And what about the business owners who have to collect this tax on behalf of the Anacostia Watershed and the D.C. government? Because this is a point-of-purchase tax, the disgruntled consumers take it out on small-business owners and operators. Monique Johnson, a lottery agent in Northeast Washington tells the Washington Post: “I get dirty looks all the time.”
But proponents of the law will point to the one cent per bag that businesses get to keep as their kickback for being tax collectors. Of course, that is little solace to the business owners in geographically small Washington, D.C. who see their grocery customers drive an extra five minutes to Maryland or Virginia where the punitive eco-tax does not exist, yet the Anacostia River in fact does.
So what is the solution to Anacostia’s pollution problems? Some of the cleanest rivers in America flow through economically vibrant areas where the plastic bag is not demonized to the point of punitive taxes, so there must be better methods to keep our nation’s rivers, streams, lakes and watersheds clean. Banning plastic bags isn’t a solution, since from an environmental standpoint, even treehugger.com can’t conclude if paper bags are more harmful to the Earth than plastic (although they casually link to an Australian government study that shows paper bags are much worse.)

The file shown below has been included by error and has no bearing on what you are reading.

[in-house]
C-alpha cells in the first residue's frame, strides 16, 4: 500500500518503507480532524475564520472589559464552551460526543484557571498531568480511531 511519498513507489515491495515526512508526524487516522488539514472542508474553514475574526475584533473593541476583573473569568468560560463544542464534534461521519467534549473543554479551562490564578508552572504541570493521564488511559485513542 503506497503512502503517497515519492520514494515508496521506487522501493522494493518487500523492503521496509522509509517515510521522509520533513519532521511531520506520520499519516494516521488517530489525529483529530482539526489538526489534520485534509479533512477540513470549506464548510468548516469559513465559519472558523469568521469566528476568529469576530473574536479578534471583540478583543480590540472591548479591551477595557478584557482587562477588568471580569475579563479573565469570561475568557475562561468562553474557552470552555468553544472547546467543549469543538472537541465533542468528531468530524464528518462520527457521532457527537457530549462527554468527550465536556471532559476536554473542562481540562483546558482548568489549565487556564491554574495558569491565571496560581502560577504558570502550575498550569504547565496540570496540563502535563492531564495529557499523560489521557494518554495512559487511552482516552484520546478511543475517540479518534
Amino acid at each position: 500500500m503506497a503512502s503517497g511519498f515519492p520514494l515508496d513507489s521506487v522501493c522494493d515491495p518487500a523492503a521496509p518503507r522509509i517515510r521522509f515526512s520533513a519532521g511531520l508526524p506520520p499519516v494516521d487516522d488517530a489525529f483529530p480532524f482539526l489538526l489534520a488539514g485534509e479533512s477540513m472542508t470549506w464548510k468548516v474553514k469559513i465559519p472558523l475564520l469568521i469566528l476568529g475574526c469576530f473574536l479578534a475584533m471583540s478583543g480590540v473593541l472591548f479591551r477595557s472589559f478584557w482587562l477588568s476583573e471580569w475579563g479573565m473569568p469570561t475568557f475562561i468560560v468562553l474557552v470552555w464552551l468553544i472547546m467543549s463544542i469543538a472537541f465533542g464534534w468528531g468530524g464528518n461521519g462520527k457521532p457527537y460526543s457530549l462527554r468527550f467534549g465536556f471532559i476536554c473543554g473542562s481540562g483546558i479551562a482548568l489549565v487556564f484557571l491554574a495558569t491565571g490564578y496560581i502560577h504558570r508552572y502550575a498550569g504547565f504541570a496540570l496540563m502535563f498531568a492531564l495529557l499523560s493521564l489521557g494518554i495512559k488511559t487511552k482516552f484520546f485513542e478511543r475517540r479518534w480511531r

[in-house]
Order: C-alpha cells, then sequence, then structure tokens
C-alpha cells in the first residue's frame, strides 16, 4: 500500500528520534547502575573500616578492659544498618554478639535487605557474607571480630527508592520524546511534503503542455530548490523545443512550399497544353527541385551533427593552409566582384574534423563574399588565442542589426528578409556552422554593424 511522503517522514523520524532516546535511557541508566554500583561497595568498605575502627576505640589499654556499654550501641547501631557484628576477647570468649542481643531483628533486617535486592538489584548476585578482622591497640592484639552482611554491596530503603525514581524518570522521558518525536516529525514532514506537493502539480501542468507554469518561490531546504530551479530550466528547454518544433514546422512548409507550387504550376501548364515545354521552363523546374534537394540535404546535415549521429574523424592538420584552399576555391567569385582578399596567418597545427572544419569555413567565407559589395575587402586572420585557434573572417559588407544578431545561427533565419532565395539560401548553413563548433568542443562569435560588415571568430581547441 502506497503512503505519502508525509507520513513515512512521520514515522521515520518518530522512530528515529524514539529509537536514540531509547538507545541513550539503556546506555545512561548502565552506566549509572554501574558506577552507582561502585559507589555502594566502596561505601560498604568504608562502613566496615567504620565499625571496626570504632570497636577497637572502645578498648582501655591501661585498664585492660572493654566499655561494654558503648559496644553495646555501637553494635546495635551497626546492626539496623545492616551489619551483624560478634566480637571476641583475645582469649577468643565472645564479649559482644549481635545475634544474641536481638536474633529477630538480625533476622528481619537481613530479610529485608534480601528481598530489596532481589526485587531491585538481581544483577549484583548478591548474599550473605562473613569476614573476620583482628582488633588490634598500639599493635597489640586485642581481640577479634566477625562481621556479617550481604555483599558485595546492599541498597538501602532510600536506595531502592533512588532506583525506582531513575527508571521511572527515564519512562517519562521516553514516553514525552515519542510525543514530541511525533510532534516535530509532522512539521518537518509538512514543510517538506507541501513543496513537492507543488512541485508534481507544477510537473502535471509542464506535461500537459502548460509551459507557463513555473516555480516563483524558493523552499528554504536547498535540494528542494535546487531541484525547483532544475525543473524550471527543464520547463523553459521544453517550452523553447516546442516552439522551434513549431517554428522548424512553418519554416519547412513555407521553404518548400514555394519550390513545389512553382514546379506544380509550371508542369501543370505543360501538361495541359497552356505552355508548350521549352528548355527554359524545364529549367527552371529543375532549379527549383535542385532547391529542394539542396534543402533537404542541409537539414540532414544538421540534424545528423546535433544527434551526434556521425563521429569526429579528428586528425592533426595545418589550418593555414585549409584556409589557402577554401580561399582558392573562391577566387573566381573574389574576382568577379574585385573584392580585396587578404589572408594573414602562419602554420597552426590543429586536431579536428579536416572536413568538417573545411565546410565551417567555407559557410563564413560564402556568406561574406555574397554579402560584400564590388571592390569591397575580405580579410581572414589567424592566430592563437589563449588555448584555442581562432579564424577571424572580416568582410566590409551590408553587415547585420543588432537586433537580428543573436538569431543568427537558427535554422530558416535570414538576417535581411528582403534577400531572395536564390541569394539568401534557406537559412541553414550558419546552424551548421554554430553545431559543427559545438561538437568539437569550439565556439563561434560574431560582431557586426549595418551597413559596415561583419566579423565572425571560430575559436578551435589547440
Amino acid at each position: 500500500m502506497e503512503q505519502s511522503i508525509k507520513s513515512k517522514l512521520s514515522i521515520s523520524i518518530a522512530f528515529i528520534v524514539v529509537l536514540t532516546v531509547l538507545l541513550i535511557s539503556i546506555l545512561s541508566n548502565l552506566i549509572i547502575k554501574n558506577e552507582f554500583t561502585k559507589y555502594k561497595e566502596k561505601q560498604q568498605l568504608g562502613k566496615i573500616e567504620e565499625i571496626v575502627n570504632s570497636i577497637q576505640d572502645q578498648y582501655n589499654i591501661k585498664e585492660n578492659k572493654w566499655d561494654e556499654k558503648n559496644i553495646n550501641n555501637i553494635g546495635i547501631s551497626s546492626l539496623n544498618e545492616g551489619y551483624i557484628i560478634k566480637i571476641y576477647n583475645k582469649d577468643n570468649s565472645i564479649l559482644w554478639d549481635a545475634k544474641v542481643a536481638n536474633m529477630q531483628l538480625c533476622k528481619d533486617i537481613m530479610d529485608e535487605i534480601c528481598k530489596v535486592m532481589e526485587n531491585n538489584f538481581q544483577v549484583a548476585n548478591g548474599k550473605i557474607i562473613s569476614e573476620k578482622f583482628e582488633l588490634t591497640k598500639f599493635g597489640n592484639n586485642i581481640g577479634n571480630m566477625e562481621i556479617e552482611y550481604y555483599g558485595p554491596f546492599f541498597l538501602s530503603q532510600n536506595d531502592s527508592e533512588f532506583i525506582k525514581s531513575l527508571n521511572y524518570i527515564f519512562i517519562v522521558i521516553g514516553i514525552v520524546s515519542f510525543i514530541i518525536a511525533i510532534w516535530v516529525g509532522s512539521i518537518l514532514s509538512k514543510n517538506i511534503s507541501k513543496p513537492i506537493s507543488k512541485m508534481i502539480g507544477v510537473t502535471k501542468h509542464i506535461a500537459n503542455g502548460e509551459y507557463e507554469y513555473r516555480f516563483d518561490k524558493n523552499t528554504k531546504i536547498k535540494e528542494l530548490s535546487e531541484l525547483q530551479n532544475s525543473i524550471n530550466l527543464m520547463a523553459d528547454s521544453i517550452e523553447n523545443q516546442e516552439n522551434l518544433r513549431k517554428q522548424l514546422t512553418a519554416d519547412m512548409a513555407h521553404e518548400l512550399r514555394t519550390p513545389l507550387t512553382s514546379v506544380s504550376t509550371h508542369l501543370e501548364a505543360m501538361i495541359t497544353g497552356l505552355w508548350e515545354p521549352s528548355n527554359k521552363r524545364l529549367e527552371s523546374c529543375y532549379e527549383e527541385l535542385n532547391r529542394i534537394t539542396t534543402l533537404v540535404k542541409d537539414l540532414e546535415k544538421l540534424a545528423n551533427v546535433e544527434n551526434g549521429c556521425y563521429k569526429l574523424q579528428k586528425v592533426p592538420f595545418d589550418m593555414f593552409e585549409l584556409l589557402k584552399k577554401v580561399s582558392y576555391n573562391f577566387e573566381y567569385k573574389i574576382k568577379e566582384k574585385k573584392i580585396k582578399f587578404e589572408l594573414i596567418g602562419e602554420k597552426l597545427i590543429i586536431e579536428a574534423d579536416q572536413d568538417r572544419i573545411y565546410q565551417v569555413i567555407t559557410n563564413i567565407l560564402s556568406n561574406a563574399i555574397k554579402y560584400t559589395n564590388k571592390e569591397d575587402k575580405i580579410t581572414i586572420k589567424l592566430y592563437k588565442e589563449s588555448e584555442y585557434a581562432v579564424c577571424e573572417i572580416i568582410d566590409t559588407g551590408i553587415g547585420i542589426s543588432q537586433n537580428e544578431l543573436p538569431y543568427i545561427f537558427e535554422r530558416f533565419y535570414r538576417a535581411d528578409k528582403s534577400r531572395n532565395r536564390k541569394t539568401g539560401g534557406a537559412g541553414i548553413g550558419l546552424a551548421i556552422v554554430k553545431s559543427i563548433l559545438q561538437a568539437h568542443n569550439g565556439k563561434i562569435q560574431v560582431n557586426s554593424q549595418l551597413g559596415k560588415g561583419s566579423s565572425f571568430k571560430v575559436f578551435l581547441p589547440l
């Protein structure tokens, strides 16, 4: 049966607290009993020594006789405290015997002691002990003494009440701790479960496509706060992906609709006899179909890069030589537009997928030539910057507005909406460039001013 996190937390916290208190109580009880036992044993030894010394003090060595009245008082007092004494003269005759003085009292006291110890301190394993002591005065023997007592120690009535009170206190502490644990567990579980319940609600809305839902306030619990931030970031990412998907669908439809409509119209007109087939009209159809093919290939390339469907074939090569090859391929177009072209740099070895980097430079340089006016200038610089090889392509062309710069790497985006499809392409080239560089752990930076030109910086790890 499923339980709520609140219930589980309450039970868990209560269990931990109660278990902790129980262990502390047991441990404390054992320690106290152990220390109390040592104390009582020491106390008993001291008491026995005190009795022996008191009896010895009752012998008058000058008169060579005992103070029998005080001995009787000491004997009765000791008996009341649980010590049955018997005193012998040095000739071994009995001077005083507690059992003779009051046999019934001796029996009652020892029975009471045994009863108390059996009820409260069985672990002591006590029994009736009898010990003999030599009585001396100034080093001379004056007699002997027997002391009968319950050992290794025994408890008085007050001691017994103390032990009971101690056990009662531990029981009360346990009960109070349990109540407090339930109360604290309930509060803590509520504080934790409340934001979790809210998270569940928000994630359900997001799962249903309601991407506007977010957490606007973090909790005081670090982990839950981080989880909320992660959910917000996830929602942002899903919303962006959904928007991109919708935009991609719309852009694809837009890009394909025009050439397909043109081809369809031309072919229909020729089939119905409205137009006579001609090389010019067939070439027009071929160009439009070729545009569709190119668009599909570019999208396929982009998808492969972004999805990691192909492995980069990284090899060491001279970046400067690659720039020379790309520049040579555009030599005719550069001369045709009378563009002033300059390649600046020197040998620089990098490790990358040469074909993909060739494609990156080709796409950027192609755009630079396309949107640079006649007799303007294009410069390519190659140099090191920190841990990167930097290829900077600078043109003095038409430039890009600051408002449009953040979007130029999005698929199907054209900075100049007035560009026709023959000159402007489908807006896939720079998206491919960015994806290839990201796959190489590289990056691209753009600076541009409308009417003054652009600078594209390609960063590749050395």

The solution is economic freedom. Instead of taxing your fellow citizens into submission or relocation, why not give them more freedom to create an environment we can all be proud of? A recent World Bank study even shows that free trade is a “a key factor in helping developing countries reduce their greenhouse gas emissions…” By not stifling innovation with crony capitalism and punitive measures against human behavior, and by allowing Americans to have more control over their earned wealth, we can create economic opportunity which translates into environmental opportunity.
America’s air and water were improving before the passage of the Clean Air and Water Act. Americans don’t need government intervention or special interest tax collections to do what is right for their neighborhood and for their planet, they need natural market incentives. Ask Paige Sharp, who began using reusable bags on her own accord almost three years ago, but told the Washington Post: “I think it’s ridiculous…I don’t think you should force people to pay a tax to go to the grocery store, especially in this economy.”
The eco-left’s next step is to pass an energy bill in Congress that The Heritage Foundation estimates could cost an American family-of-four almost $3,000 per year, cause 2.5 million net job losses by 2035, and produce a cumulative gross domestic product (GDP) loss of $9.4 trillion between 2012 and 2035. The time has come for the eco-left’s ideology to stop crushing the American economy. The time for punitive eco-taxes is over.
Rory Cooper is the Director of Strategic Communications at The Heritage Foundation. You can follow Rory Cooper on Twitter @rorycooper